33. Kauzmann W. Some factors in the interpretation of protein denaturation. Adv Protein Chem. 1959;14:1–63. [PubMed]
34. Tanford C. Protein denaturation. C. Theoretical models for the mechanism of denaturation. Adv Protein Chem. 1970;24:1–95. [PubMed]
35. Edsall JT, Wyman J. Biophysical Chemistry. Volume I. New York: Academic Press; 1958.
36. Sutherland GB, Trapani IL, Campbell DH. Cold adapted animals. II. Changes in the circulating plasma proteins and formed elements of rabbit blood under various degrees of cold stress. J Appl Physiol. 1958;12:367–372. [PubMed]
37. Gonzalez RR, Kluger MJ, Hardy JD. Partitional calorimetry of the New Zealand white rabbit at temperatures 5–35 degrees C. J Appl Physiol. 1971;31:728–734. [PubMed]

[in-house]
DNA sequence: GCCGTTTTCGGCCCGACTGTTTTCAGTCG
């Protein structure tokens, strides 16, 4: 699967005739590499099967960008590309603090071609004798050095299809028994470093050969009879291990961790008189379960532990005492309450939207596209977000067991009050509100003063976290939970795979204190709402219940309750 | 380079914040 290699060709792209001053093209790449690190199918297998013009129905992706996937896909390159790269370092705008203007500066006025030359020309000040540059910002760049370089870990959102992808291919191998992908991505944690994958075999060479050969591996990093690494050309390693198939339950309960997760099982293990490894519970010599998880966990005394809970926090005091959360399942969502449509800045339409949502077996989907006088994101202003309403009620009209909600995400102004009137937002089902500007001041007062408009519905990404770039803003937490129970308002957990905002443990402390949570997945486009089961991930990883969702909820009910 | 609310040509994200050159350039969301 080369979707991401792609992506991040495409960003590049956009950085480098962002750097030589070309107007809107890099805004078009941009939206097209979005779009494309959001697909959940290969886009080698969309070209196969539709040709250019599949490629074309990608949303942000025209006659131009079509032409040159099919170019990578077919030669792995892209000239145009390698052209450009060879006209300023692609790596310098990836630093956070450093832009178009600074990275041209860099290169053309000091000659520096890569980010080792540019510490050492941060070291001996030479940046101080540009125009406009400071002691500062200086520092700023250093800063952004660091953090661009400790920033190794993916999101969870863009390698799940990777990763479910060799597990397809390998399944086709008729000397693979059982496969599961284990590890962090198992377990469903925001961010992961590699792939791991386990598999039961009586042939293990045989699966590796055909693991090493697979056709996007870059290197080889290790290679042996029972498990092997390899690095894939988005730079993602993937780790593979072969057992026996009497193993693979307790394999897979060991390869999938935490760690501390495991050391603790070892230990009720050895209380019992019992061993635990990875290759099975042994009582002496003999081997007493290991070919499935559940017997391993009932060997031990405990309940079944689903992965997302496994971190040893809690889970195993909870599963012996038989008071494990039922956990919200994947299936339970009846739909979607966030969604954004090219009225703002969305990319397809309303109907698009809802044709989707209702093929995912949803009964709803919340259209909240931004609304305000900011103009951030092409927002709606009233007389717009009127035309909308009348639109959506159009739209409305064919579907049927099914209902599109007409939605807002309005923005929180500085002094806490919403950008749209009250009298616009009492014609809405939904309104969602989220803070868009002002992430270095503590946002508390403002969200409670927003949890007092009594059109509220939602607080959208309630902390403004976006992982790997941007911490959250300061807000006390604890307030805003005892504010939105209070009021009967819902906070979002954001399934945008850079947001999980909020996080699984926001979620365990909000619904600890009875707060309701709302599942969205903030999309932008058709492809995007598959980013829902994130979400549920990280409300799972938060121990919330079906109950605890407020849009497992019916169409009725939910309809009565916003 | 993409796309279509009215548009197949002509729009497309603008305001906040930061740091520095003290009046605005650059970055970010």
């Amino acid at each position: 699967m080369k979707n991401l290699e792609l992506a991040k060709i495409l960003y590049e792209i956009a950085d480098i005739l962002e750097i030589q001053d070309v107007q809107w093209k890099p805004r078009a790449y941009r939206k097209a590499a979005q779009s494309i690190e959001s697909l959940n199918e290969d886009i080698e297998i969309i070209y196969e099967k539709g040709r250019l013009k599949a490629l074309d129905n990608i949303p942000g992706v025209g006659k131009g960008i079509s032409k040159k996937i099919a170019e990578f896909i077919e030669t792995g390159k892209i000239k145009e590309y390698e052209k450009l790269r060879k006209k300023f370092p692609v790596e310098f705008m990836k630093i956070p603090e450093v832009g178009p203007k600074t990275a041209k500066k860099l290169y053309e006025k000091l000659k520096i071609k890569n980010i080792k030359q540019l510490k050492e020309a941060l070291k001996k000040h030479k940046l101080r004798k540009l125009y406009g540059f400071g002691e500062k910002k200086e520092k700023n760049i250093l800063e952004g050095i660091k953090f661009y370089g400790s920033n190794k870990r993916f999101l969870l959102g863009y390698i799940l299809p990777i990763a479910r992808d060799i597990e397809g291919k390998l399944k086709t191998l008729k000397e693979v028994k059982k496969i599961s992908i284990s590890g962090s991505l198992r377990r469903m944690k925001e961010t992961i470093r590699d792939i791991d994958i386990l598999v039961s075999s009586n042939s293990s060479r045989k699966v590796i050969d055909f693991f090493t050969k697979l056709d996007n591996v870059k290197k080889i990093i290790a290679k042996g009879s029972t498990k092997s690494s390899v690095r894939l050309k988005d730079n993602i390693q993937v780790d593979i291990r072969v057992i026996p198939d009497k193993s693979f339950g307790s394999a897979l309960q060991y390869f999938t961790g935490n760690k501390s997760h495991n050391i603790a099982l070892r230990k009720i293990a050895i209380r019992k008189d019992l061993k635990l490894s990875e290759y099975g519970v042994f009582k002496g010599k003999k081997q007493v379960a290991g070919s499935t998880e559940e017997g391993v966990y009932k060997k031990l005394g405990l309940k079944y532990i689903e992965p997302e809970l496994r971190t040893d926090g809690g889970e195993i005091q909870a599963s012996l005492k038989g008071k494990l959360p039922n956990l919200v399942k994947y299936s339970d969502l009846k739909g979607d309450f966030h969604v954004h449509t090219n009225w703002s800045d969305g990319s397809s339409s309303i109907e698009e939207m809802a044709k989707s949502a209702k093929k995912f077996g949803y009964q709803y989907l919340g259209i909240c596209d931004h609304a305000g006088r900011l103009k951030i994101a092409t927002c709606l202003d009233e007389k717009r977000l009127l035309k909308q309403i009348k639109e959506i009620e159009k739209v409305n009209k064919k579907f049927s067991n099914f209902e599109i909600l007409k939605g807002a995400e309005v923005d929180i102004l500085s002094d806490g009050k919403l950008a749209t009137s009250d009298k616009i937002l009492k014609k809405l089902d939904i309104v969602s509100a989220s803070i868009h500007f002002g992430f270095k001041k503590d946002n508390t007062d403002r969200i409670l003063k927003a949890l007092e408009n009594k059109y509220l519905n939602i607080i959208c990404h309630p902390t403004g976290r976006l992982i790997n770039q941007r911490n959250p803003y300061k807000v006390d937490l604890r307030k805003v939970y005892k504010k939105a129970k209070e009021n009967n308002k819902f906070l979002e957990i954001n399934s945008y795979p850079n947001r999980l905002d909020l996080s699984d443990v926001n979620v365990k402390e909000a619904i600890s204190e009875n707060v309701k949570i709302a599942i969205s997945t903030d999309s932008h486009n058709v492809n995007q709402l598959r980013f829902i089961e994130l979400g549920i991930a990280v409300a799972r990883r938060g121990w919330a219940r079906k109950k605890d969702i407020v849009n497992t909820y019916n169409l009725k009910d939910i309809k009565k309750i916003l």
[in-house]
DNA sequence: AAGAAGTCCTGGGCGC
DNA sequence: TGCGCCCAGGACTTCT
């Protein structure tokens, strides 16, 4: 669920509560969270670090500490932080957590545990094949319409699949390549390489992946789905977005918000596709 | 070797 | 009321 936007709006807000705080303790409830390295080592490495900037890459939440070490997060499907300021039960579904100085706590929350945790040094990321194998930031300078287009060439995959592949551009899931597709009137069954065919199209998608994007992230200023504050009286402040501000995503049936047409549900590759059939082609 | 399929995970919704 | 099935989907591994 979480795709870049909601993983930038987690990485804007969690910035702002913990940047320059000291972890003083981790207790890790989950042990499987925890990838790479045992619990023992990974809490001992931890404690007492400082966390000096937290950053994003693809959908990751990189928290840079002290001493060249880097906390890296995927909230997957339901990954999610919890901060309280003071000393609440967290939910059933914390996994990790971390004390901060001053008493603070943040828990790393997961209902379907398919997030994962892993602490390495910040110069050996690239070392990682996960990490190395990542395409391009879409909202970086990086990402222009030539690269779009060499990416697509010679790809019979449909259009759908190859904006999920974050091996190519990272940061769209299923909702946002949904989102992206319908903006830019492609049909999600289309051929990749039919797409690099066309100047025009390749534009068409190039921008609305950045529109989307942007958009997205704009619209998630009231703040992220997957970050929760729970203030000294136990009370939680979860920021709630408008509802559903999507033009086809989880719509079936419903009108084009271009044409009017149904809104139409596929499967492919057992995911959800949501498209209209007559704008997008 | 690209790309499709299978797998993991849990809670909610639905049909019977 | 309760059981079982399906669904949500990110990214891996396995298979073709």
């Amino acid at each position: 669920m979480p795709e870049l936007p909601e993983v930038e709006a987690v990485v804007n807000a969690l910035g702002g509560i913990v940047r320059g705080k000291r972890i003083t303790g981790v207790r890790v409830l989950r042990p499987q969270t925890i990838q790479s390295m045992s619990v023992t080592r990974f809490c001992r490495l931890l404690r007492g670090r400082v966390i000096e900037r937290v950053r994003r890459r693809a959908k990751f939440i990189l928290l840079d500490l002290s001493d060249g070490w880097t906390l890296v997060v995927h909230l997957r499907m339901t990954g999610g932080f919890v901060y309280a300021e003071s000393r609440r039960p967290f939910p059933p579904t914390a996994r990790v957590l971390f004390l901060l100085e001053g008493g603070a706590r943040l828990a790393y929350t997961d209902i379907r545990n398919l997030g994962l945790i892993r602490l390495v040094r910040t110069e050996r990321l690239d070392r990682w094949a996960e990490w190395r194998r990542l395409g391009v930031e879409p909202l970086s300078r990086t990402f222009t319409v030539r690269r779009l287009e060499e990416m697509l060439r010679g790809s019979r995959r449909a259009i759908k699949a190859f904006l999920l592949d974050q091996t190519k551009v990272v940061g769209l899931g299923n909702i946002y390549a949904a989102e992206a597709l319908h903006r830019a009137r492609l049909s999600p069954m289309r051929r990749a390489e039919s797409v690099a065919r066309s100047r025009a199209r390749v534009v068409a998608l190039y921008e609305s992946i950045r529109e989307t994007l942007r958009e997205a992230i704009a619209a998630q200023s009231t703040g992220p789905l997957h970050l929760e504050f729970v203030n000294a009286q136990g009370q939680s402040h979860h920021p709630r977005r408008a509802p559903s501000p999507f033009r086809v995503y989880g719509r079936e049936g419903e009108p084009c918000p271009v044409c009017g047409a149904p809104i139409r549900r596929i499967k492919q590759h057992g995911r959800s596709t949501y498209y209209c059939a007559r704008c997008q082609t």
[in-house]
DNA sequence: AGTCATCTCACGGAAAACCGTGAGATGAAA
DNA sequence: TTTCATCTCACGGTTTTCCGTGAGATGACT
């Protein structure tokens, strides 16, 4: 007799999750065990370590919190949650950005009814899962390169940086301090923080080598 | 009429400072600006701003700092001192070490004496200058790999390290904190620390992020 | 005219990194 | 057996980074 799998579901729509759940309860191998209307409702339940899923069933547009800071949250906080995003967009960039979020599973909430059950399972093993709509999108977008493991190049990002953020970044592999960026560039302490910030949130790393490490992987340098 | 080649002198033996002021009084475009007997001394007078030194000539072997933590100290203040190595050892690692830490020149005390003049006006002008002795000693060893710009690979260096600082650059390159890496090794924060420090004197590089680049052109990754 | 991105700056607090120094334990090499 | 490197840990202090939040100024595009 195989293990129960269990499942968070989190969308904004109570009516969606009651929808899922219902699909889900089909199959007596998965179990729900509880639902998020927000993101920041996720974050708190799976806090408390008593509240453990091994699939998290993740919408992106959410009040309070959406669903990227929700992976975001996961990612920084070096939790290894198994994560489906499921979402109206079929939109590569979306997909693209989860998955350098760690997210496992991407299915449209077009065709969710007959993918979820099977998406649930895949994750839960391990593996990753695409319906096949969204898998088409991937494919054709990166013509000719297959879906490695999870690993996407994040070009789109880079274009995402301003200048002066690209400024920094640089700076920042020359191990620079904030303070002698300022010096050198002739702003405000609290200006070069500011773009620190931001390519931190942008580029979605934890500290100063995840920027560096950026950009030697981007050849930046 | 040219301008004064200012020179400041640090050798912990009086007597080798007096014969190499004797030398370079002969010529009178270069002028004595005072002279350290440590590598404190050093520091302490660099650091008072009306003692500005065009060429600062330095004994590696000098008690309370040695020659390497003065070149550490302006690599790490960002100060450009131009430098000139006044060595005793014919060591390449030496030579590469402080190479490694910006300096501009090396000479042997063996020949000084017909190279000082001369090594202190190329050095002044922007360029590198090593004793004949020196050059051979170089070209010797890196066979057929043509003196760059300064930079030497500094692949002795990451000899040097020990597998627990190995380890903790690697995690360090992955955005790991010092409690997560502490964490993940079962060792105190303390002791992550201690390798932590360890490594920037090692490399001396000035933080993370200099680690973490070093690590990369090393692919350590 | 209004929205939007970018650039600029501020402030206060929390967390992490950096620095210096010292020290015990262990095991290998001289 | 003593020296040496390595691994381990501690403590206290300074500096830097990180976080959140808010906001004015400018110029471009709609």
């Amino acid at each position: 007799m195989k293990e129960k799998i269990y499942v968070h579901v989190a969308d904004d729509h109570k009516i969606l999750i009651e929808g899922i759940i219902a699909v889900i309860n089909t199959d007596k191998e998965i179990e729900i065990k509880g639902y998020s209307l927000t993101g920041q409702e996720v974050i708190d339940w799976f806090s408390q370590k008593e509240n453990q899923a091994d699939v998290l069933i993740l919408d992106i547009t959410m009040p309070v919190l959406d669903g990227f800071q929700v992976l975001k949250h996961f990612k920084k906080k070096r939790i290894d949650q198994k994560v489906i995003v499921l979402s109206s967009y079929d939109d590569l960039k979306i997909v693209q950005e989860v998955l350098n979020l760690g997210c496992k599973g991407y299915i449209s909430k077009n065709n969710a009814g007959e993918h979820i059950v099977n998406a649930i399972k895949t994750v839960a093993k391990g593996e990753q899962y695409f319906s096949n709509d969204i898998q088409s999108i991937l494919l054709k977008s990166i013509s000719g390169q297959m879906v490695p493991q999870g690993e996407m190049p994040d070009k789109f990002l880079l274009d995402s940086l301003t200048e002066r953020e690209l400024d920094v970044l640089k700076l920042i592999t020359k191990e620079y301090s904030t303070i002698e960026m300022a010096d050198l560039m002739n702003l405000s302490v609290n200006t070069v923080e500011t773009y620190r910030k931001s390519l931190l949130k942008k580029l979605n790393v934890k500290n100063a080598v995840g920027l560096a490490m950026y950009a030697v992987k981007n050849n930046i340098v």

38. McEwen GN, Jr, Heath JE. Resting metabolism and thermoregulation in the unrestrained rabbit. J Appl Physiol. 1973;35:884–886. [PubMed]
39. Eftink MR, Biltonen RL. In: Biological microcalorimetry. Breezer AE, editor. New York: Academic Press; 1980. pp. 343–412.
40. Barisas BG, Gill SJ. Thermodynamic analysis of carbon monoxide binding by hemoglobin trout I. Biophys Chem. 1979;9:235–244. [PubMed]
41. Gilbert CW. A vector method for non-linear least squares reconvolution and fitting analysis of polarized fluorescence decay data. In: Dale RE, Cundall RB, editors. Time-resolved fluorescence spectroscopy in biochemistry and biology (Nato ASI Series) New York: Plenum Press; 1980.
42. Christensen JJ, Hansen LD, Reed MI. Handbook of Proton Ionization Heats and related thermodynamic quantities. New York: John Willey & Sons; 1976.
43. Eftink MR, Selvidge LA, Callis PR, Rehms AA. Photophysics of indole-derivatives -Experimental resolution of La and Lb transitions and comparison with theory. J Phys Chem. 1990;94:3469–3479.
44. Obsilova V, Herman P, Vecer J, Sulc M, Teisinger J, Obsil T. 14-3-3zeta C-terminal stretch changes its conformation upon ligand binding and phosphorylation at Thr232. J Biol Chem. 2004;279:4531–4540. [PubMed]